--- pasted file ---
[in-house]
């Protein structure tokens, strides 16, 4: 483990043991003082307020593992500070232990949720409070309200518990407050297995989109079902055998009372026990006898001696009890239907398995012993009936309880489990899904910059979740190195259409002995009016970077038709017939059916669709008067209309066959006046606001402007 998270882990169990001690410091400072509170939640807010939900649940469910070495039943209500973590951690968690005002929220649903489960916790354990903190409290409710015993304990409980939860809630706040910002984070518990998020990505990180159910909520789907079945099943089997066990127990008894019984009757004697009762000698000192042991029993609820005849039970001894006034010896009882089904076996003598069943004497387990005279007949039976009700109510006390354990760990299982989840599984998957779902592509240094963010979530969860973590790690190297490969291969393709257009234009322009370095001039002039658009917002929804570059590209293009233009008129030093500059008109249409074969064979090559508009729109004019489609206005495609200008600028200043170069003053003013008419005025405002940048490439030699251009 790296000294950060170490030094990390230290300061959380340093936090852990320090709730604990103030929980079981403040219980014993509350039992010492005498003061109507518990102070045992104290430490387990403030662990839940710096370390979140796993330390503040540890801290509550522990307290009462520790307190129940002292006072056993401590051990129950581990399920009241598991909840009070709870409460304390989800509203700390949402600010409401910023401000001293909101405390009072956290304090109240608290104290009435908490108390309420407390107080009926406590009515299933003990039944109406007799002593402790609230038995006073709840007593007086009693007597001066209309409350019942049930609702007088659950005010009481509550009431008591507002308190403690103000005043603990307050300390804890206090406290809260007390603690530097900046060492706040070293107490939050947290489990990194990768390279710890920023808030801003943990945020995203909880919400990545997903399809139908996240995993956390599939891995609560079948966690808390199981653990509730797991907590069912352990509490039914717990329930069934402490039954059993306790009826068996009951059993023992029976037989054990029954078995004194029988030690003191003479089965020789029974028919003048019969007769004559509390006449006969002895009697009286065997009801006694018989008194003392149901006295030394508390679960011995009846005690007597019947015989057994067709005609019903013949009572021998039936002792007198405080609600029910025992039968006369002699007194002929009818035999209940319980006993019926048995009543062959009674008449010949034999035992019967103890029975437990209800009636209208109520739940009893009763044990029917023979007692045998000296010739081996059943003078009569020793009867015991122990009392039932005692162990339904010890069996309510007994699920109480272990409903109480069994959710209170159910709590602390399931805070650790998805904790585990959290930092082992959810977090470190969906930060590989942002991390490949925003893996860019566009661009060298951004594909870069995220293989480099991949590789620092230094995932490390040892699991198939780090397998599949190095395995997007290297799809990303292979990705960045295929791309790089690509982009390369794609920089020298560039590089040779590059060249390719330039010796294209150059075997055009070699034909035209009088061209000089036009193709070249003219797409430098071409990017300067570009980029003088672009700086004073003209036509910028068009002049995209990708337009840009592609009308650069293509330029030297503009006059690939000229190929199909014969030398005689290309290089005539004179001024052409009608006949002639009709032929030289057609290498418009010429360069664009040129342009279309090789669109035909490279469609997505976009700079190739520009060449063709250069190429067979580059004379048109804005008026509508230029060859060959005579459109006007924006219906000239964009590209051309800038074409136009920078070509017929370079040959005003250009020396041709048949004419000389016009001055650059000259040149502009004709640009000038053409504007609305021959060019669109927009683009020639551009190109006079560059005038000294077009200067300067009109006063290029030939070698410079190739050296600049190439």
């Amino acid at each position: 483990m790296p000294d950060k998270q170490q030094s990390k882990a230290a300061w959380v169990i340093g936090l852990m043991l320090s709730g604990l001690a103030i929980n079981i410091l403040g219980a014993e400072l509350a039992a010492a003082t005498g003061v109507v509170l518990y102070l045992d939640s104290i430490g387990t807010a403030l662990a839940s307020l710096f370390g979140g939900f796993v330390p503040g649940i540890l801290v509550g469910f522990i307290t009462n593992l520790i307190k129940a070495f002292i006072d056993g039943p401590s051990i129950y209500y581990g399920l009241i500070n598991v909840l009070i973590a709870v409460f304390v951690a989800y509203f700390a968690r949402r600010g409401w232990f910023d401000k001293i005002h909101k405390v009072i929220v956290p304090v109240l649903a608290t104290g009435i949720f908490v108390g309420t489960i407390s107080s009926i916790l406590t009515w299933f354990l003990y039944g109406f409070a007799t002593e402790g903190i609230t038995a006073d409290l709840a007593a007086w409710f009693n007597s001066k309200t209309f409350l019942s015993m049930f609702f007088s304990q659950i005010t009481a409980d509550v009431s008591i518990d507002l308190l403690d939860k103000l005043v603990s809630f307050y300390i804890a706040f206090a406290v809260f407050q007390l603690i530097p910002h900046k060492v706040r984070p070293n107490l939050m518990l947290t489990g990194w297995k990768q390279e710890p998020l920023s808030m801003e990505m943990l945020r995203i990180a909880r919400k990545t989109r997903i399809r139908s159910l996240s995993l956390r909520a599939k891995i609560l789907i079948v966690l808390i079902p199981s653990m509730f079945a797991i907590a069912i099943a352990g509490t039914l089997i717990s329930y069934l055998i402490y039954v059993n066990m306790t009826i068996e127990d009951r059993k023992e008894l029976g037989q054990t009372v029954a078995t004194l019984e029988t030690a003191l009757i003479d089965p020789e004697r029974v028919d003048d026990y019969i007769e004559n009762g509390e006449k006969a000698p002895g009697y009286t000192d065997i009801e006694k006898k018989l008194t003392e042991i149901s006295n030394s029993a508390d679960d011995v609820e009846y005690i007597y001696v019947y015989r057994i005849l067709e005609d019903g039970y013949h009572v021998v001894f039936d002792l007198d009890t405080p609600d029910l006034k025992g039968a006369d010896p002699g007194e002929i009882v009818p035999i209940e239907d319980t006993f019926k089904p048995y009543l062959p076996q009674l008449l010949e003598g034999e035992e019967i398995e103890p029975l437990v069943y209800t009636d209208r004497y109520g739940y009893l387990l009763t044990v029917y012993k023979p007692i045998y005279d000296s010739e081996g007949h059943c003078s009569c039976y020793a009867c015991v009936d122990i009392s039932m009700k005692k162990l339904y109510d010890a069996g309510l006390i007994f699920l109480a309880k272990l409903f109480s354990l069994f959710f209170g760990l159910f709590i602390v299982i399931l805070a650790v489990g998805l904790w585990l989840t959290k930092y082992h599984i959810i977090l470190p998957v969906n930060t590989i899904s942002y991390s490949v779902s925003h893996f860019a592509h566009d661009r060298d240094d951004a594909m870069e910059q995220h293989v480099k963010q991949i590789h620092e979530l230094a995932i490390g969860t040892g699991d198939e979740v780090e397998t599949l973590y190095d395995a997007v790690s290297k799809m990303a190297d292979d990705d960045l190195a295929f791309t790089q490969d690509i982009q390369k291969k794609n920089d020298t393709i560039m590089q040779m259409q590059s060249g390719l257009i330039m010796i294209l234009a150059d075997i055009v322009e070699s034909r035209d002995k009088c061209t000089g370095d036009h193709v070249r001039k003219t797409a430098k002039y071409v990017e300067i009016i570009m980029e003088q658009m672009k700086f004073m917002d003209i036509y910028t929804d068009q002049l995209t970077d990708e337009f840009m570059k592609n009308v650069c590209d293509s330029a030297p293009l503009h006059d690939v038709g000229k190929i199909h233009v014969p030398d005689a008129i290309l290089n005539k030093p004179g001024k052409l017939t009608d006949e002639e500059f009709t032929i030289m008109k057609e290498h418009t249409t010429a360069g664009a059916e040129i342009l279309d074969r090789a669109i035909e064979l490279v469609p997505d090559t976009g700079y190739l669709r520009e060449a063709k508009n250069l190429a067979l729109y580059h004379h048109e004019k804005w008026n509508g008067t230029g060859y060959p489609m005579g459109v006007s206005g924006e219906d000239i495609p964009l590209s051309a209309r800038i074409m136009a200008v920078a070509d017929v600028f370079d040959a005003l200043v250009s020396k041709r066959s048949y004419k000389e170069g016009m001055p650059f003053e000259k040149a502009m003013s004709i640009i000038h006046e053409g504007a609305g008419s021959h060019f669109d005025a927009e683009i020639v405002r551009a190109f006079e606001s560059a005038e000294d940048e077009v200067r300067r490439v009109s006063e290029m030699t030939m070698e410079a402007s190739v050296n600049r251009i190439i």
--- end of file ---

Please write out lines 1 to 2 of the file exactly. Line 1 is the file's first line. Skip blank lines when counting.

[in-house]
């Protein structure tokens, strides 16, 4: 483990043991003082307020593992500070232990949720409070309200518990407050297995989109079902055998009372026990006898001696009890239907398995012993009936309880489990899904910059979740190195259409002995009016970077038709017939059916669709008067209309066959006046606001402007 998270882990169990001690410091400072509170939640807010939900649940469910070495039943209500973590951690968690005002929220649903489960916790354990903190409290409710015993304990409980939860809630706040910002984070518990998020990505990180159910909520789907079945099943089997066990127990008894019984009757004697009762000698000192042991029993609820005849039970001894006034010896009882089904076996003598069943004497387990005279007949039976009700109510006390354990760990299982989840599984998957779902592509240094963010979530969860973590790690190297490969291969393709257009234009322009370095001039002039658009917002929804570059590209293009233009008129030093500059008109249409074969064979090559508009729109004019489609206005495609200008600028200043170069003053003013008419005025405002940048490439030699251009 790296000294950060170490030094990390230290300061959380340093936090852990320090709730604990103030929980079981403040219980014993509350039992010492005498003061109507518990102070045992104290430490387990403030662990839940710096370390979140796993330390503040540890801290509550522990307290009462520790307190129940002292006072056993401590051990129950581990399920009241598991909840009070709870409460304390989800509203700390949402600010409401910023401000001293909101405390009072956290304090109240608290104290009435908490108390309420407390107080009926406590009515299933003990039944109406007799002593402790609230038995006073709840007593007086009693007597001066209309409350019942049930609702007088659950005010009481509550009431008591507002308190403690103000005043603990307050300390804890206090406290809260007390603690530097900046060492706040070293107490939050947290489990990194990768390279710890920023808030801003943990945020995203909880919400990545997903399809139908996240995993956390599939891995609560079948966690808390199981653990509730797991907590069912352990509490039914717990329930069934402490039954059993306790009826068996009951059993023992029976037989054990029954078995004194029988030690003191003479089965020789029974028919003048019969007769004559509390006449006969002895009697009286065997009801006694018989008194003392149901006295030394508390679960011995009846005690007597019947015989057994067709005609019903013949009572021998039936002792007198405080609600029910025992039968006369002699007194002929009818035999209940319980006993019926048995009543062959009674008449010949034999035992019967103890029975437990209800009636209208109520739940009893009763044990029917023979007692045998000296010739081996059943003078009569020793009867015991122990009392039932005692162990339904010890069996309510007994699920109480272990409903109480069994959710209170159910709590602390399931805070650790998805904790585990959290930092082992959810977090470190969906930060590989942002991390490949925003893996860019566009661009060298951004594909870069995220293989480099991949590789620092230094995932490390040892699991198939780090397998599949190095395995997007290297799809990303292979990705960045295929791309790089690509982009390369794609920089020298560039590089040779590059060249390719330039010796294209150059075997055009070699034909035209009088061209000089036009193709070249003219797409430098071409990017300067570009980029003088672009700086004073003209036509910028068009002049995209990708337009840009592609009308650069293509330029030297503009006059690939000229190929199909014969030398005689290309290089005539004179001024052409009608006949002639009709032929030289057609290498418009010429360069664009040129342009279309090789669109035909490279469609997505976009700079190739520009060449063709250069190429067979580059004379048109804005008026509508230029060859060959005579459109006007924006219906000239964009590209051309800038074409136009920078070509017929370079040959005003250009020396041709048949004419000389016009001055650059000259040149502009004709640009000038053409504007609305021959060019669109927009683009020639551009190109006079560059005038000294077009200067300067009109006063290029030939070698410079190739050296600049190439």